Ag Committee Approves Bipartisan Legislation to Reauthorize and Improve the Commodity Futures Trading Commission
The House Agriculture Committee approved H.R. 4413, the Customer Protection and End-User Relief Act, by voice vote.
WASHINGTON, D.C. - Oregon Congressman Bob Smith, Chairman of the House Committee on Agriculture, today said Clinton Administration plans to pay for a controversial giveaway of $65 million in federal assets by delaying two million acres from enrollment in the Conservation Reserve Program (CRP) was "wrong-headed and completely unacceptable," and pledged to fight the proposal.
Last fall, during the height of the presidential campaign, President Clinton promised Crown Butte Mines, Inc. $65 million worth of federal oil, gas, and coal reserves in exchange for the company's promise not to mine an area just outside the northern corner of Yellowstone National Park. However, under the Budget Enforcement Act of 1990, the legislation is required to reduce expenditures by the amount of royalties used for the exchange. Yesterday, the Clinton Administration announced that it proposed to cover the $65 million by delaying the sign-up of two million acres of cropland under the Conservation Reserve Program.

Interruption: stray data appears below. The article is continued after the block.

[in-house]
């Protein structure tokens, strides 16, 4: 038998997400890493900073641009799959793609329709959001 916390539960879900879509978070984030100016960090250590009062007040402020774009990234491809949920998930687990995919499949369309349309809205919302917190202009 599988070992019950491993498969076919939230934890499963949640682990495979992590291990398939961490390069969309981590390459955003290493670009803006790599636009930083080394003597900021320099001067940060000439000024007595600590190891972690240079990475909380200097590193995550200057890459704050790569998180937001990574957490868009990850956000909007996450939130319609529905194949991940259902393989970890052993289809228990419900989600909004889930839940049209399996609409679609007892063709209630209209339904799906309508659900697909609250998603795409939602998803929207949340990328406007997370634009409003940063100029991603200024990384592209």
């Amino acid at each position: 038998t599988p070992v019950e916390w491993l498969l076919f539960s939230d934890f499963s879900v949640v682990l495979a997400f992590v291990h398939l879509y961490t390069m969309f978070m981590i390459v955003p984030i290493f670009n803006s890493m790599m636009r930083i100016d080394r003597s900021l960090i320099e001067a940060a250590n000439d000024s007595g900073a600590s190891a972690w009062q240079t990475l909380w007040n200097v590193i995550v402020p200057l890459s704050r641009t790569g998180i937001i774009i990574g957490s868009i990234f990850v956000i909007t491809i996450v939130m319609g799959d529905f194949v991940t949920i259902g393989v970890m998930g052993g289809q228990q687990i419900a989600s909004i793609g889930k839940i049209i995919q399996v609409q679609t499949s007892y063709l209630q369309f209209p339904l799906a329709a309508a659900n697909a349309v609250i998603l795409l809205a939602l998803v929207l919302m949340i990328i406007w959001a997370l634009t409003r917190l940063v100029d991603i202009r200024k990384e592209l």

"It may well be that some of the Administration's campaign promises are coming back to haunt them," Smith said. "But the notion that the Administration would seriously propose to pay for this giveaway on the backs of the Conservation Reserve Program, which Secretary Glickman himself has called the most successful conservation program in history, is simply incredible to me. Taking conservation program funds, supposedly to protect the environment, is the ultimate example of robbing Peter to pay Paul. Farmers have every right to question whether the Clinton Administration understands or cares about their concerns," Smith said.
"I'm very eager to see their legislative proposal, because I can hardly believe that it's serious. It's my understanding that the proposal would require legislative changes in CRP, changes which would conceivably have to come from the Committee on Agriculture. I'm here to tell you that any such proposal would be dead on arrival here," Smith said.
"Just two weeks ago, at our subcommittee hearing, USDA officials said they would enroll CRP acres based on environmental benefits. Now, with signup not even completed, the Clinton Administration is arbitrarily reducing the number of acres we can protect. They want to shift millions of dollars away from cropland protection over to a mining interest. Sounds to me like they got the mine and we got the shaft," Combest said.
Smith represents Oregon's Second Congressional District, which includes most of eastern, southern, and central Oregon. Combest represents Texas' 19th Congressional District, which includes the Panhandle, South Plains, and the Permian Basin.